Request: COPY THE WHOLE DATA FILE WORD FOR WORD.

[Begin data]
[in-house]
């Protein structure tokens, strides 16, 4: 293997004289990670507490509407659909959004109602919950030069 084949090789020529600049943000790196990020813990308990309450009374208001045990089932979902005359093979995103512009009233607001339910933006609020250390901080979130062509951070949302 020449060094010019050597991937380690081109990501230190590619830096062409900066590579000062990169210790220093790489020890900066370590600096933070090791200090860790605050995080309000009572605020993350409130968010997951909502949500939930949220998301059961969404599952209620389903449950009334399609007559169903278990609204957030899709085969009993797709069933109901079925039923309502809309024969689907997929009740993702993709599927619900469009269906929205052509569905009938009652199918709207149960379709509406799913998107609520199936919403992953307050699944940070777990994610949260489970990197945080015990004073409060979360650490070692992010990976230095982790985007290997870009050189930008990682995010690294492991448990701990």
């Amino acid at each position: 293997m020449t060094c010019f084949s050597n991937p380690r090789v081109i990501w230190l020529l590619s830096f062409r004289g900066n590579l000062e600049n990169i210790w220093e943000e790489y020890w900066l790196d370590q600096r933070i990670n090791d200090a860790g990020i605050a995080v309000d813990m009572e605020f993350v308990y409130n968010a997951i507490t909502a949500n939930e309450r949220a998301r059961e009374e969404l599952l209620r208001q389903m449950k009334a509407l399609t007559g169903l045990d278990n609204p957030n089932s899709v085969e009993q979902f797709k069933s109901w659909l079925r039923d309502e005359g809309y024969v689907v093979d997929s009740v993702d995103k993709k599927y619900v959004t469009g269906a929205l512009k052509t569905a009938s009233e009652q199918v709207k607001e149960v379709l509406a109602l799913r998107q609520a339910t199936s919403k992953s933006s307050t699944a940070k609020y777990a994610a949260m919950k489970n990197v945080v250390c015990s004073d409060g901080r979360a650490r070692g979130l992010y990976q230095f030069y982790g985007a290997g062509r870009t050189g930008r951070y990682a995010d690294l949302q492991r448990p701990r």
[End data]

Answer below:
[in-house]
């Protein structure tokens, strides 16, 4: 293997004289990670507490509407659909959004109602919950030069 084949090789020529600049943000790196990020813990308990309450009374208001045990089932979902005359093979995103512009009233607001339910933006609020250390901080979130062509951070949302 020449060094010019050597991937380690081109990501230190590619830096062409900066590579000062990169210790220093790489020890900066370590600096933070090791200090860790605050995080309000009572605020993350409130968010997951909502949500939930949220998301059961969404599952209620389903449950009334399609007559169903278990609204957030899709085969009993797709069933109901079925039923309502809309024969689907997929009740993702993709599927619900469009269906929205052509569905009938009652199918709207149960379709509406799913998107609520199936919403992953307050699944940070777990994610949260489970990197945080015990004073409060979360650490070692992010990976230095982790985007290997870009050189930008990682995010690294492991448990701990």
């Amino acid at each position: 293997m020449t060094c010019f084949s050597n991937p380690r090789v081109i990501w230190l020529l590619s830096f062409r004289g900066n590579l000062e600049n990169i210790w220093e943000e790489y020890w900066l790196d370590q600096r933070i990670n090791d200090a860790g990020i605050a995080v309000d813990m009572e605020f993350v308990y409130n968010a997951i507490t909502a949500n939930e309450r949220a998301r059961e009374e969404l599952l209620r208001q389903m449950k009334a509407l399609t007559g169903l045990d278990n609204p957030n089932s899709v085969e009993q979902f797709k069933s109901w659909l079925r039923d309502e005359g809309y024969v689907v093979d997929s009740v993702d995103k993709k599927y619900v959004t469009g269906a929205l512009k052509t569905a009938s009233e009652q199918v709207k607001e149960v379709l509406a109602l799913r998107q609520a339910t199936s919403k992953s933006s307050t699944a940070k609020y777990a994610a949260m919950k489970n990197v945080v250390c015990s004073d409060g901080r979360a650490r070692g979130l992010y990976q230095f030069y982790g985007a290997g062509r870009t050189g930008r951070y990682a995010d690294l949302q492991r448990p701990r």